Table of Contents
Definition of Botulinum Therapy
Botulinum Therapy – Injections of botulinum neurotoxin to selectively paralyze muscle fibers. The bacterial strain Clostridium botulinum produces several forms of paralytic toxin, some of which can cause serious or fatal poisoning (botulism) when ingested.
The toxin works by blocking the release of acetylcholine, a neurotransmitter that facilitates nerve signals between muscle cells and the brain.
The blockade prevents the muscle cells from contracting. Botulinum therapy products currently available in the United States contain a weakened and purified solution of botulinum neurotoxin A (Botox) or botulinum neurotoxin B (Myobloc).
Botulinum therapy became therapeutically acceptable in the United States in 1990 when the US National Institutes of Health (NIH) issued a consensus statement outlining the clinical applications for its use (Clinical Use of Botulinum Toxin [NIH Consensus Statement]. 1990. November 12–14; 8:1–20).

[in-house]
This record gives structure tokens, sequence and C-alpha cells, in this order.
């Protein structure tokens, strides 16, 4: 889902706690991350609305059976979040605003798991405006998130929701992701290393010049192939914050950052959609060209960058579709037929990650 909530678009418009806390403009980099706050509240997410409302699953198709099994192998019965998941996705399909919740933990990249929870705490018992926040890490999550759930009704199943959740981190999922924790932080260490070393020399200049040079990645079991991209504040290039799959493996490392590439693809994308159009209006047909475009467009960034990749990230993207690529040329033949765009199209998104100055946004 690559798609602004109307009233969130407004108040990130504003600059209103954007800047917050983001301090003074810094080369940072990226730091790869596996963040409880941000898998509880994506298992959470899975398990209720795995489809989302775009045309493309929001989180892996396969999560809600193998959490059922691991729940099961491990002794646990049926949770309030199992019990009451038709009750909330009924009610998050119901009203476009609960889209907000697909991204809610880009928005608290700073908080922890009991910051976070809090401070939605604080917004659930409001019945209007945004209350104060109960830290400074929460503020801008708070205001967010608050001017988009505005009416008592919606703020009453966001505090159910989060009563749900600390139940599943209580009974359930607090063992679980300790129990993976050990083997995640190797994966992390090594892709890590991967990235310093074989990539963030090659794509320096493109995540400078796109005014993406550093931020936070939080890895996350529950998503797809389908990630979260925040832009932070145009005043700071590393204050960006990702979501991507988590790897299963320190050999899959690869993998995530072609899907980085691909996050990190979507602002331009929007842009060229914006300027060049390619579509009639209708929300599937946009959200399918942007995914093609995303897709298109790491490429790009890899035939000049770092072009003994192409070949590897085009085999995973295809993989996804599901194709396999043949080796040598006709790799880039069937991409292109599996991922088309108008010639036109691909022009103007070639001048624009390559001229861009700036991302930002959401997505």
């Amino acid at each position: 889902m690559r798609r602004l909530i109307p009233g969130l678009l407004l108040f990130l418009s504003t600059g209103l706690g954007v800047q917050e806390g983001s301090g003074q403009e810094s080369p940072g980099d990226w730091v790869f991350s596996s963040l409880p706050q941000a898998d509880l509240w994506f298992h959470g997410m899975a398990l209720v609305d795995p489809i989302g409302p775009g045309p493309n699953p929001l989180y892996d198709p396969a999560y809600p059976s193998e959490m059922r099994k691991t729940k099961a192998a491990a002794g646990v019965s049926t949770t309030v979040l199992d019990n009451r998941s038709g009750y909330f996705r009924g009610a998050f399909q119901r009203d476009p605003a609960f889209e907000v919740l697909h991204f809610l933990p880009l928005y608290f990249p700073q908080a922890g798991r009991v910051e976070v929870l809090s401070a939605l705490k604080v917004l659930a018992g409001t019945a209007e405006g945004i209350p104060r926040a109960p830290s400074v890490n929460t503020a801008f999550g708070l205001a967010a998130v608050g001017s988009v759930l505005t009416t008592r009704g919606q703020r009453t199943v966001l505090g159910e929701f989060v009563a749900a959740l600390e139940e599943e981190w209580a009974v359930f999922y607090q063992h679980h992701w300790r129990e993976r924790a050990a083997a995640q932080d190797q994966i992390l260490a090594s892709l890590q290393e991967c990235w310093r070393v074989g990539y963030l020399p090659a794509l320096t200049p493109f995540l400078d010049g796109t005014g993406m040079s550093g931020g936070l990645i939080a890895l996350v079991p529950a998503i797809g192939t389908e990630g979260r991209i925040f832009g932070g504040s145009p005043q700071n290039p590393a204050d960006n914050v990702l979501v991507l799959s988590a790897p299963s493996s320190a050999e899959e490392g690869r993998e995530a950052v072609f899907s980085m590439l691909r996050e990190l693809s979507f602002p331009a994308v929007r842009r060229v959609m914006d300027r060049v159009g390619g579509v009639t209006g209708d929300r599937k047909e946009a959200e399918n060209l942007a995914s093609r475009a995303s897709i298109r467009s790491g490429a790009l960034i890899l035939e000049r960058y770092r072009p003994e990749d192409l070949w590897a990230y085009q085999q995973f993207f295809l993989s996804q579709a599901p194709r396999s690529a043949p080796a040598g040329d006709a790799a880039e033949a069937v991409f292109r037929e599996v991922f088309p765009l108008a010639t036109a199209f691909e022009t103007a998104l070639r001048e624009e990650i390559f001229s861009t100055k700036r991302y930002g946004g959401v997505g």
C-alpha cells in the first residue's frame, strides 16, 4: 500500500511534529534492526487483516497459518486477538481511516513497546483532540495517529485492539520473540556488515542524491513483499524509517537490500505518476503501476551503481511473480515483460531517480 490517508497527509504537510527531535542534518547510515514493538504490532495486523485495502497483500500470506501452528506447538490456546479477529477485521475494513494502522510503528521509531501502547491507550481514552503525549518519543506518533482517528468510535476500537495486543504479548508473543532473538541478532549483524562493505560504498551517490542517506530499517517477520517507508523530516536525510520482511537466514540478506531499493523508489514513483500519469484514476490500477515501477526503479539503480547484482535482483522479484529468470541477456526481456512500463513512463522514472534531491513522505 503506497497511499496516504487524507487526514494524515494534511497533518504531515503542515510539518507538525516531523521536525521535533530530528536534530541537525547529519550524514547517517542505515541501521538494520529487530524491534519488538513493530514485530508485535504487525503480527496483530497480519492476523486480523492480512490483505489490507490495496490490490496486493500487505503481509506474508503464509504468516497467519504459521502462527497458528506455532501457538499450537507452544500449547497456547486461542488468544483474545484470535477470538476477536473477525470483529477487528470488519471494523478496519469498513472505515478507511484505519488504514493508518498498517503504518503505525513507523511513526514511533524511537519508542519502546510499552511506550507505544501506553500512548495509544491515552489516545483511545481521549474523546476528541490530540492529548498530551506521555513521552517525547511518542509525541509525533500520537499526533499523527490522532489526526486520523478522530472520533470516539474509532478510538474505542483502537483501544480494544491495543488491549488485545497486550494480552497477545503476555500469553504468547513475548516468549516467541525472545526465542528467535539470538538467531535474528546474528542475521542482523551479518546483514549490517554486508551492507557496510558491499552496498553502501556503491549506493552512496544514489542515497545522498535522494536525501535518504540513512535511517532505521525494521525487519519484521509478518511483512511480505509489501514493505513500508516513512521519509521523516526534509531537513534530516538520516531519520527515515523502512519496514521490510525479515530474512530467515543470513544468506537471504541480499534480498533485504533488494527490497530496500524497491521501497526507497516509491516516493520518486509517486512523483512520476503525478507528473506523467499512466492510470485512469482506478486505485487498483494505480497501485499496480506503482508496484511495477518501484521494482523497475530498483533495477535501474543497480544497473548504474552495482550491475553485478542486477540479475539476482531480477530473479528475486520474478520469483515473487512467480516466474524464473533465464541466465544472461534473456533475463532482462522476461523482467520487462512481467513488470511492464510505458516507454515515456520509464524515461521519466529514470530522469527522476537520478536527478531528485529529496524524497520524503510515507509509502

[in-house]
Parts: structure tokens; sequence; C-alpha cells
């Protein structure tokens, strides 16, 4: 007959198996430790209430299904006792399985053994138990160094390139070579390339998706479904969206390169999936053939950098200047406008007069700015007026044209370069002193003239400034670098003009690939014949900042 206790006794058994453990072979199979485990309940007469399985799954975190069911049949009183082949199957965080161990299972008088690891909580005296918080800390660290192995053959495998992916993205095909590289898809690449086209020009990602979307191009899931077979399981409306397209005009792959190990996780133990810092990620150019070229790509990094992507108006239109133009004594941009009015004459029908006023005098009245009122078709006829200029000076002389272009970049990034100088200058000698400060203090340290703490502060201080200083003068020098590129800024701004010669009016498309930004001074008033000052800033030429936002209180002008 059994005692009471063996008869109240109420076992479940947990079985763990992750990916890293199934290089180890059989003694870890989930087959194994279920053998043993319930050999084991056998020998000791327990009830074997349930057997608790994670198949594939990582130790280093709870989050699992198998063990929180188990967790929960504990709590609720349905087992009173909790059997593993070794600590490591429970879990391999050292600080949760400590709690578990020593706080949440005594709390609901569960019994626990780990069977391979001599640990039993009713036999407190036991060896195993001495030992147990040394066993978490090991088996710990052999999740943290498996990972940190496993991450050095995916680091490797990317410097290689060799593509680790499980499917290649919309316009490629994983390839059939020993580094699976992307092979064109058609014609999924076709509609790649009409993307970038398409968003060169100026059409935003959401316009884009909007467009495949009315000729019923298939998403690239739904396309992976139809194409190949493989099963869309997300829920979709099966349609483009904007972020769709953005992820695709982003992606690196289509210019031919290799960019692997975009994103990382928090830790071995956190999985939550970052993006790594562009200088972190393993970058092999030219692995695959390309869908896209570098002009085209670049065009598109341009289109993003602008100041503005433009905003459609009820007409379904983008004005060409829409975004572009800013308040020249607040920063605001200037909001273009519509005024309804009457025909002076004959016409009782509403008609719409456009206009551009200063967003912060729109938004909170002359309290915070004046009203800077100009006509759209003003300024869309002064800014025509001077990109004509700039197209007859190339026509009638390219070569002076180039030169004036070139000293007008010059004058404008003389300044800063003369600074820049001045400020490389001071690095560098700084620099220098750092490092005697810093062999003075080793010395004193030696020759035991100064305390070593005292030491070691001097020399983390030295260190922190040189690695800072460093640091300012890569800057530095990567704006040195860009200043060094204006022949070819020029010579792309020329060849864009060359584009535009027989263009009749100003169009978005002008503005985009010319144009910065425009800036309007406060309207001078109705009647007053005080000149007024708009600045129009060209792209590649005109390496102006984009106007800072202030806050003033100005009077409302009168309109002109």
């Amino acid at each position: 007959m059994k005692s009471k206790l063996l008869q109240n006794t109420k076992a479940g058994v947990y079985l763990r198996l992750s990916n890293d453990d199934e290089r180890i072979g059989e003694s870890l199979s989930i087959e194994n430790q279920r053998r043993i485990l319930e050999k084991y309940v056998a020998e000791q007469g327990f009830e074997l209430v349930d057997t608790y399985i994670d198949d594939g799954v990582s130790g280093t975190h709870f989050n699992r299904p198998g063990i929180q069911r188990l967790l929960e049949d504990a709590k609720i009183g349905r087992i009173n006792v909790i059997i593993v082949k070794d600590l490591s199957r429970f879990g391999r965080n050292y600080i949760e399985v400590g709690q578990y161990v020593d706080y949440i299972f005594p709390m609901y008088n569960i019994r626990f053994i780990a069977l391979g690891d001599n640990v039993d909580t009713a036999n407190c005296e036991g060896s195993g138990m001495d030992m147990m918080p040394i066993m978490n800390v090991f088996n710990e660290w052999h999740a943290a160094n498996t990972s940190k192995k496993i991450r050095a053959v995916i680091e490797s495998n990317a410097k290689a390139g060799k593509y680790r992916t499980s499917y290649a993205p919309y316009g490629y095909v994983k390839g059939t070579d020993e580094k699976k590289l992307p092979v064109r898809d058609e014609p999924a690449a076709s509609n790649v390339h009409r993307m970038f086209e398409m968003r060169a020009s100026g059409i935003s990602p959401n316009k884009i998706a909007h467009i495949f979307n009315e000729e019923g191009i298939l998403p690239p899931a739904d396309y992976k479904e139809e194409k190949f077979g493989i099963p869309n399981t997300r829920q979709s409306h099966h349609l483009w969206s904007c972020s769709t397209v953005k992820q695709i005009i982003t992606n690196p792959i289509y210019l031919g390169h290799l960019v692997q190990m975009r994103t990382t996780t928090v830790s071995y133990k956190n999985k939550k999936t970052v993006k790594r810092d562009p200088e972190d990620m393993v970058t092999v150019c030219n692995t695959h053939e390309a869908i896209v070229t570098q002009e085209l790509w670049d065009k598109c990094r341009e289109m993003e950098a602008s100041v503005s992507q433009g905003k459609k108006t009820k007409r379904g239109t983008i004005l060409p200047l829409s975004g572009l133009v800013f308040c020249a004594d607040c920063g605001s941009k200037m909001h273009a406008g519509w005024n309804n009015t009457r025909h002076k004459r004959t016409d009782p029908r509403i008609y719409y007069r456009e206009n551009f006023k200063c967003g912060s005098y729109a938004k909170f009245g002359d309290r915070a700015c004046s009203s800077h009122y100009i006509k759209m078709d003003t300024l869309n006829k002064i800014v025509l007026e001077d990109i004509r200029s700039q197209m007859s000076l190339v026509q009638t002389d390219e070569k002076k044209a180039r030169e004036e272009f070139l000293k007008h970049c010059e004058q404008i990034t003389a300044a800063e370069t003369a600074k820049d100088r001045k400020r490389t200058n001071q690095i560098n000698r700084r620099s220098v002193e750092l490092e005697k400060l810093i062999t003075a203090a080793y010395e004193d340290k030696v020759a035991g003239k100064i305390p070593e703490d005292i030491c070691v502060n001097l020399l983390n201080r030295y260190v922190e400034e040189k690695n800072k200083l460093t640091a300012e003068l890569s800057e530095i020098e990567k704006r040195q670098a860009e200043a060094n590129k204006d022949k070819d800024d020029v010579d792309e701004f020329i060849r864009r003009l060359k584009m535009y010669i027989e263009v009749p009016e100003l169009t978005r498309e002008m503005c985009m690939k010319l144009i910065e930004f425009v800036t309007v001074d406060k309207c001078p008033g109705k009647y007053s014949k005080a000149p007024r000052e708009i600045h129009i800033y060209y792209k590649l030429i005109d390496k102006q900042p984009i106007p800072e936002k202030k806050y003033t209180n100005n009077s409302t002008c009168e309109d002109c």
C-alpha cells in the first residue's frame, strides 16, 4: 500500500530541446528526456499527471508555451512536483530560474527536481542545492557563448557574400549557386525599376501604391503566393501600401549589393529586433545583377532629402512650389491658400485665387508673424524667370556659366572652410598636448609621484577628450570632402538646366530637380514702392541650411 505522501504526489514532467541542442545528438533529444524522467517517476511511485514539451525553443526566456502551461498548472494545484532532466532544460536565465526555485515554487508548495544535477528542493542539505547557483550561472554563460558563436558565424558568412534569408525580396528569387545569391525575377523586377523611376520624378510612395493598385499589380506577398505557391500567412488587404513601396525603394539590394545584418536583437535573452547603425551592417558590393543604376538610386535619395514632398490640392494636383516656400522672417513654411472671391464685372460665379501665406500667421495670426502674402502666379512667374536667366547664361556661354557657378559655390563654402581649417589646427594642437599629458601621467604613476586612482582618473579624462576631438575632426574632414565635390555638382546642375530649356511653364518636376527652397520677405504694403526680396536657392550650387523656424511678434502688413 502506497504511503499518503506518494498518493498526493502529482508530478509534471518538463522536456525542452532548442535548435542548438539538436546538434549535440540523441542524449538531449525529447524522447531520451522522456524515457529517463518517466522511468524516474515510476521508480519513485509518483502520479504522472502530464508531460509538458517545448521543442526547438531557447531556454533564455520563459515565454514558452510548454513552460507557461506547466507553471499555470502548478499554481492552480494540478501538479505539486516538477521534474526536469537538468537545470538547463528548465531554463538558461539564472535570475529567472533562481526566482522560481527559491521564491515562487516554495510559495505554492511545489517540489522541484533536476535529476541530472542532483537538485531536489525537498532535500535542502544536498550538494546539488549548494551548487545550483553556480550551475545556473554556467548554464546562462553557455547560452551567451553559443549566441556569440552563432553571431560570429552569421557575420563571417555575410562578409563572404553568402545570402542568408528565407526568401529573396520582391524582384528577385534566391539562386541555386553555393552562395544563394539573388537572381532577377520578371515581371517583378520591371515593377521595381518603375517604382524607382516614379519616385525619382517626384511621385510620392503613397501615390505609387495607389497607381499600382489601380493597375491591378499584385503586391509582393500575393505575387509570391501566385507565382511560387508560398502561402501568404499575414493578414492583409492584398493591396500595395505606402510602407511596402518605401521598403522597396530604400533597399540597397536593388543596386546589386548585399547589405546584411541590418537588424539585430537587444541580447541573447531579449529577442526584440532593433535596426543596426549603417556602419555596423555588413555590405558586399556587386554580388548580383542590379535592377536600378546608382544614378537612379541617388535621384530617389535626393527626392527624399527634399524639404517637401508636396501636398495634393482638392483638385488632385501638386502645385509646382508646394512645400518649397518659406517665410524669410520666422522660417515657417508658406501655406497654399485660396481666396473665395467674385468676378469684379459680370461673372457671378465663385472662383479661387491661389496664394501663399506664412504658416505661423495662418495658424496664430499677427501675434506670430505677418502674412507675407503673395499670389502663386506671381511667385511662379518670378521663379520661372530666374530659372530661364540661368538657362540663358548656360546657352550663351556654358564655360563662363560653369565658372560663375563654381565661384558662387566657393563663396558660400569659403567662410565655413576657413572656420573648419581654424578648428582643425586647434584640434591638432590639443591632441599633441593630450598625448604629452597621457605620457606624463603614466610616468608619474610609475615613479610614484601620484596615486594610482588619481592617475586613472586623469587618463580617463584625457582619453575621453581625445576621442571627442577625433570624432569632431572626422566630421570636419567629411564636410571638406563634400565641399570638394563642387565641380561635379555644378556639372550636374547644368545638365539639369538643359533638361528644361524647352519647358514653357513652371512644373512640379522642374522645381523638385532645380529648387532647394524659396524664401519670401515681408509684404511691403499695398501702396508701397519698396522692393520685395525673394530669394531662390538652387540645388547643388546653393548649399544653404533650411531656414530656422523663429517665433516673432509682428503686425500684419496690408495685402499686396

These uses include treatment for neuromuscular disorders such as dystonia, blepharospasm, cerebral palsy, strabismus, torticollis, multiple sclerosis, and Parkinson’s disease, as well as spasms that result from traumatic brain injury (tbi) or spinal cord injury.
An outgrowth of these applications was the discovery that botulinum therapy causes skin wrinkles to lessen or disappear. In 2002 the US Food and Drug Administration (FDA) approved botulinum therapy as a cosmetic treatment for forehead wrinkles (frown lines).
Cosmetic applications are becoming increasingly common, with many dermatologists using botulinum therapy to reduce wrinkles around the eyes and other areas of the face and body.
In 2004 the FDA approved botulinum therapy for hyperhidrosis, a disorder of the sweat glands that results in profuse sweating. The effects of botulinum therapy last about four to six months.
Risks of botulinum therapy are slight and may include localized infection and temporary weakness of the injected muscles.
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